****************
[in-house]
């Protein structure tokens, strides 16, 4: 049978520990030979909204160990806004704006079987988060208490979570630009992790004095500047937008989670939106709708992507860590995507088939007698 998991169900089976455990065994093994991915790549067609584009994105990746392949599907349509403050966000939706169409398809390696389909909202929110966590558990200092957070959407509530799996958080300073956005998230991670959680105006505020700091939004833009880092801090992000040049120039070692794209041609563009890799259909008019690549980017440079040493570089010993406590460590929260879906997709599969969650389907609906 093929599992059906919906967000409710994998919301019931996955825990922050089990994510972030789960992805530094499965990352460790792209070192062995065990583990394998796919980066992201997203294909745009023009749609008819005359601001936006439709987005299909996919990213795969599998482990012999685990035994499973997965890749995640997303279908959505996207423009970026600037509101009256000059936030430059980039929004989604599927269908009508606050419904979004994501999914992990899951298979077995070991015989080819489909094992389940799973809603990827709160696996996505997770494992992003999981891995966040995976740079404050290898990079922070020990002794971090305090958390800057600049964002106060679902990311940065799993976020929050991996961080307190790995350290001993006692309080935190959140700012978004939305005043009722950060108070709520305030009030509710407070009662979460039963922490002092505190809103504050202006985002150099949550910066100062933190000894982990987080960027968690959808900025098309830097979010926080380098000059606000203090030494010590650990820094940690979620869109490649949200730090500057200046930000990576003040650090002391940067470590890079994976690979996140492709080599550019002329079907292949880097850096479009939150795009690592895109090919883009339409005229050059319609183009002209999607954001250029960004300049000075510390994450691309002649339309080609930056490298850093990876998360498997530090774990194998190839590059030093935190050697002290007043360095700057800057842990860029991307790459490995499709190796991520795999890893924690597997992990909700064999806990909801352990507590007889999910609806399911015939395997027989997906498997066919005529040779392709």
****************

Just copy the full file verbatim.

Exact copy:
[in-house]
């Protein structure tokens, strides 16, 4: 049978520990030979909204160990806004704006079987988060208490979570630009992790004095500047937008989670939106709708992507860590995507088939007698 998991169900089976455990065994093994991915790549067609584009994105990746392949599907349509403050966000939706169409398809390696389909909202929110966590558990200092957070959407509530799996958080300073956005998230991670959680105006505020700091939004833009880092801090992000040049120039070692794209041609563009890799259909008019690549980017440079040493570089010993406590460590929260879906997709599969969650389907609906 093929599992059906919906967000409710994998919301019931996955825990922050089990994510972030789960992805530094499965990352460790792209070192062995065990583990394998796919980066992201997203294909745009023009749609008819005359601001936006439709987005299909996919990213795969599998482990012999685990035994499973997965890749995640997303279908959505996207423009970026600037509101009256000059936030430059980039929004989604599927269908009508606050419904979004994501999914992990899951298979077995070991015989080819489909094992389940799973809603990827709160696996996505997770494992992003999981891995966040995976740079404050290898990079922070020990002794971090305090958390800057600049964002106060679902990311940065799993976020929050991996961080307190790995350290001993006692309080935190959140700012978004939305005043009722950060108070709520305030009030509710407070009662979460039963922490002092505190809103504050202006985002150099949550910066100062933190000894982990987080960027968690959808900025098309830097979010926080380098000059606000203090030494010590650990820094940690979620869109490649949200730090500057200046930000990576003040650090002391940067470590890079994976690979996140492709080599550019002329079907292949880097850096479009939150795009690592895109090919883009339409005229050059319609183009002209999607954001250029960004300049000075510390994450691309002649339309080609930056490298850093990876998360498997530090774990194998190839590059030093935190050697002290007043360095700057800057842990860029991307790459490995499709190796991520795999890893924690597997992990909700064999806990909801352990507590007889999910609806399911015939395997027989997906498997066919005529040779392709």